Opinion Update: Boston Beer Co.
As the pandemic closed bars and restaurants across the United States, the alcohol industry took a considerable hit. But consumers quickly adapted, resigning to drink at home and stocking up on bulk offers from big brands. This led the media and reporting agencies to enthusiastically state that beer sales were soaring, but this conclusion doesn't exactly show the whole picture. While off-premise sales have seen considerable growth in comparison to pre-COVID numbers, these are not enough to make up for the loss of on-premise business which has a wider profit margin. Additionally, and most importantly, consumers' drink-of-choice has shifted away from traditional beer towards ‘better-for-you’ options. These factors mean the name of the game is hard seltzer and teas, light beer, and pre-mixed drinks and this has left some industry players more prepared than others.
If you knew what White Claw was in 2017, you were probably an American college student who preferred the taste of the fruity hard seltzer over the cheap beer you were used to drinking. Little did you know the drink and its counterparts would become somewhat of a cultural phenomenon in the years to follow thanks to its variety of flavors and low calories. During the pandemic, the excitement for hard seltzers has hit a fever pitch (excuse the pun) as sales increased by 300%, compared to beer's mere 18%. This growth has left Coors and Anheuser-Busch scrambling to launch products in a bid for small percentages of market share but it may be too late to catch White Claw (made by private company Mark Anthony Brands) and Truly (made by Boston Beer Co.) as, together, they control 84% of the market. This is great news for Boston Beer Co. investors.
Known for their craft beers such as Samuel Adams, Boston Beer took the plunge into hard seltzers in 2016 under the steady hand of founder Jim Koch. The creation of Truly was risky and received criticism that weighed down the share price well into February of 2020. But as the pandemic took effect and competitors struggled, Boston Beer rallied, posting impressive quarter after impressive quarter. This success was the result of Truly and the company's Twisted Teas, which offset decreased sales of beer and cider. With hard seltzer sales only expected to accelerate, Boston is well positioned, ramping up the production capacity of Truly and streamlining distributor relations.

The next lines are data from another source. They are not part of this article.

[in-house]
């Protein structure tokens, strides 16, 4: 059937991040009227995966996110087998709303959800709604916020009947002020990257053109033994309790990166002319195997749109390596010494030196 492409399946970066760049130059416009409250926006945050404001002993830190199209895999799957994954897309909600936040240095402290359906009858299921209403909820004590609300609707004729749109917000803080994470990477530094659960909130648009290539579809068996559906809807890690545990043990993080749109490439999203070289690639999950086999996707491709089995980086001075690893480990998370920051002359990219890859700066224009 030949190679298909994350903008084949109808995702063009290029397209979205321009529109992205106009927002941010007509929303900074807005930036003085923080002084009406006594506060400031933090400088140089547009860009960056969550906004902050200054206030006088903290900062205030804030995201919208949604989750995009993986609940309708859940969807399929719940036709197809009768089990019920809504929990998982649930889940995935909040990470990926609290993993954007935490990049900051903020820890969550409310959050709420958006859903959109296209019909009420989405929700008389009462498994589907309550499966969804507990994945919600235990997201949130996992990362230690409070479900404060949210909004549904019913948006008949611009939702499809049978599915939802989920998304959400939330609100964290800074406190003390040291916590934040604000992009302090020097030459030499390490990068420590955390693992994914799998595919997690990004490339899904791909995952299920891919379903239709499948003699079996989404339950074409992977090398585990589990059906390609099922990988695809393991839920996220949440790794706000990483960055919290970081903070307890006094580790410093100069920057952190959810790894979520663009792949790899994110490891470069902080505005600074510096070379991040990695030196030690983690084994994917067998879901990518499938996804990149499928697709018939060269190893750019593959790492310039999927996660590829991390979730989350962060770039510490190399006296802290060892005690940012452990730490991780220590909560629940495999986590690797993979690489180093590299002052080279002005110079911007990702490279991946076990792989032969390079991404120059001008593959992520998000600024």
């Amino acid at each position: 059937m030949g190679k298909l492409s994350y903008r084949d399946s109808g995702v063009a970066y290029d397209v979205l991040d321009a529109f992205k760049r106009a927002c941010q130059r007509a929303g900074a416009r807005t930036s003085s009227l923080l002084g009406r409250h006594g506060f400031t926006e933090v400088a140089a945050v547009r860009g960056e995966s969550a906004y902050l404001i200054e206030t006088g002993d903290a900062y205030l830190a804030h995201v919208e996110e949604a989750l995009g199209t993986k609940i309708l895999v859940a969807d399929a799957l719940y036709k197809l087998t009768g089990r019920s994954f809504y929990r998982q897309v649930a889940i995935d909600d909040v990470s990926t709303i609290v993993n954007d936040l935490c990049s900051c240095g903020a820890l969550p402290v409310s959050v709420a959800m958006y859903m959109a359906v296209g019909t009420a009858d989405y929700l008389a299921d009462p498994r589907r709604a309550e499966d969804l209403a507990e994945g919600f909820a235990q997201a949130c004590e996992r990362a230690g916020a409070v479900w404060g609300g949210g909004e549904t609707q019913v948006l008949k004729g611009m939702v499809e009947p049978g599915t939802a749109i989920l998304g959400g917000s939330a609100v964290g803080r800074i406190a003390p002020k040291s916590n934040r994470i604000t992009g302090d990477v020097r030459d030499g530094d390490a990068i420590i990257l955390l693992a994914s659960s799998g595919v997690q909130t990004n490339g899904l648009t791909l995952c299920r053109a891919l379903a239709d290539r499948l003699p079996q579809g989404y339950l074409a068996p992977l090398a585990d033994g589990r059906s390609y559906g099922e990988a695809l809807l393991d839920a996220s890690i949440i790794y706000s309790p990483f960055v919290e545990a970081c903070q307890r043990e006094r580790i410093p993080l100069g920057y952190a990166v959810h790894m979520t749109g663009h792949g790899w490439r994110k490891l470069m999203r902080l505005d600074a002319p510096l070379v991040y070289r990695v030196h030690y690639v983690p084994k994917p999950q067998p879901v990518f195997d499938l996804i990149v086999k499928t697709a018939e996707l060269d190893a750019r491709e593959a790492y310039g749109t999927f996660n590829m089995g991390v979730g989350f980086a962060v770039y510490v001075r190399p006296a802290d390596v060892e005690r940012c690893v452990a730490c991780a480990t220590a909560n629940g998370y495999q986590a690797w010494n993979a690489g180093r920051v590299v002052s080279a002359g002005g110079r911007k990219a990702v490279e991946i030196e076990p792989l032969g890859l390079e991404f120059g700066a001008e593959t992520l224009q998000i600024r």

These changing consumer tastes have also impacted other sector players, namely Constellation Brands, Brown-Foreman, and Diageo. However its effects are limited, only benefitting a handful of the companies' products. Constellation successfully launched Corona Refresca, a hard seltzer, but the brand remains largely centered within the foreign beer market with Corona and Modelo. Diageo and Brown-Foreman have seen growth in the pre-mixed category, but both remain focused upon the top-shelf spirit market, benefitting from the continued premiumization trend. So while these companies are experiencing some growth, it is not enough to fully offset pandemic losses, meaning stock prices will be slow to return.
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